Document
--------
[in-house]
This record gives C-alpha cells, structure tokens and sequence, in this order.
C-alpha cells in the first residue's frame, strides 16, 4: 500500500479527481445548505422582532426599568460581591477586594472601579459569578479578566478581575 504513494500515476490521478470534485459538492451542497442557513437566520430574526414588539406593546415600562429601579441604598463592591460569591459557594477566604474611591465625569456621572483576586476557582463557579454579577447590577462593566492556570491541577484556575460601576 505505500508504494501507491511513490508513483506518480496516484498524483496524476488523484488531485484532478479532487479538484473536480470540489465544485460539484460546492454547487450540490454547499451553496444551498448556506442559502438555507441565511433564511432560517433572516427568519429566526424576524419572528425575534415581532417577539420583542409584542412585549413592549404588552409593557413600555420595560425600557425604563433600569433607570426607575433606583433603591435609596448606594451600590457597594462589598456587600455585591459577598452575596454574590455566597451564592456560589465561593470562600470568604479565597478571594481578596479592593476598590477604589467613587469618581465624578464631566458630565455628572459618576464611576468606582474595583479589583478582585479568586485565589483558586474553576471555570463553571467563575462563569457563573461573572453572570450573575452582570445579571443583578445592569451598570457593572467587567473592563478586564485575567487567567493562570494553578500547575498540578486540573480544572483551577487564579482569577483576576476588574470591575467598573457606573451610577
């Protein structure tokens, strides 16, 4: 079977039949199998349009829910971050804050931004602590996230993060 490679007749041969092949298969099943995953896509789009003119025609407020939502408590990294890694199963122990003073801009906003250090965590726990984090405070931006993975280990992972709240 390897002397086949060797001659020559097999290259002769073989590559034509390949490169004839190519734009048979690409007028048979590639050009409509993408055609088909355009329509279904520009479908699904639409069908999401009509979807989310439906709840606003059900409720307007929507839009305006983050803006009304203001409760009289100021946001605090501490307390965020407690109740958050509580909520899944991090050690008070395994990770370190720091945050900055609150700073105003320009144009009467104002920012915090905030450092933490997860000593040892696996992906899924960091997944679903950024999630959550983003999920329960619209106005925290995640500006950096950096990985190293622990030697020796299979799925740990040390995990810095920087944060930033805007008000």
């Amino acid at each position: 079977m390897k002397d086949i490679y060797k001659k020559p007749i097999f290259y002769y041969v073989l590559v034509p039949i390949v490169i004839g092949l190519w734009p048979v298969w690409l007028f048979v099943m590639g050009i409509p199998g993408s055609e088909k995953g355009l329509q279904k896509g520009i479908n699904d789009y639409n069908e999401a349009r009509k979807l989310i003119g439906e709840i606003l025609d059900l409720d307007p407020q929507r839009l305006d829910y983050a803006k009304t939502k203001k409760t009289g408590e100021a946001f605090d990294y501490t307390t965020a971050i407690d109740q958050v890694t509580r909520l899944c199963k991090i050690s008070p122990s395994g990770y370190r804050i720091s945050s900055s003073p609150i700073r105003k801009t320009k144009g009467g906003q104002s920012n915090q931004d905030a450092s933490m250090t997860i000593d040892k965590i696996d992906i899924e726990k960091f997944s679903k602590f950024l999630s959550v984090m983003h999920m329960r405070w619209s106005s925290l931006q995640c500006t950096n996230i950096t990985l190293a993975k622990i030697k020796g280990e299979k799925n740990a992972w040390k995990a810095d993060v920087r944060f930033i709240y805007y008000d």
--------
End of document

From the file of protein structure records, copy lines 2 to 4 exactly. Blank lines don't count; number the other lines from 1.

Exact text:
This record gives C-alpha cells, structure tokens and sequence, in this order.
C-alpha cells in the first residue's frame, strides 16, 4: 500500500479527481445548505422582532426599568460581591477586594472601579459569578479578566478581575 504513494500515476490521478470534485459538492451542497442557513437566520430574526414588539406593546415600562429601579441604598463592591460569591459557594477566604474611591465625569456621572483576586476557582463557579454579577447590577462593566492556570491541577484556575460601576 505505500508504494501507491511513490508513483506518480496516484498524483496524476488523484488531485484532478479532487479538484473536480470540489465544485460539484460546492454547487450540490454547499451553496444551498448556506442559502438555507441565511433564511432560517433572516427568519429566526424576524419572528425575534415581532417577539420583542409584542412585549413592549404588552409593557413600555420595560425600557425604563433600569433607570426607575433606583433603591435609596448606594451600590457597594462589598456587600455585591459577598452575596454574590455566597451564592456560589465561593470562600470568604479565597478571594481578596479592593476598590477604589467613587469618581465624578464631566458630565455628572459618576464611576468606582474595583479589583478582585479568586485565589483558586474553576471555570463553571467563575462563569457563573461573572453572570450573575452582570445579571443583578445592569451598570457593572467587567473592563478586564485575567487567567493562570494553578500547575498540578486540573480544572483551577487564579482569577483576576476588574470591575467598573457606573451610577
């Protein structure tokens, strides 16, 4: 079977039949199998349009829910971050804050931004602590996230993060 490679007749041969092949298969099943995953896509789009003119025609407020939502408590990294890694199963122990003073801009906003250090965590726990984090405070931006993975280990992972709240 390897002397086949060797001659020559097999290259002769073989590559034509390949490169004839190519734009048979690409007028048979590639050009409509993408055609088909355009329509279904520009479908699904639409069908999401009509979807989310439906709840606003059900409720307007929507839009305006983050803006009304203001409760009289100021946001605090501490307390965020407690109740958050509580909520899944991090050690008070395994990770370190720091945050900055609150700073105003320009144009009467104002920012915090905030450092933490997860000593040892696996992906899924960091997944679903950024999630959550983003999920329960619209106005925290995640500006950096950096990985190293622990030697020796299979799925740990040390995990810095920087944060930033805007008000």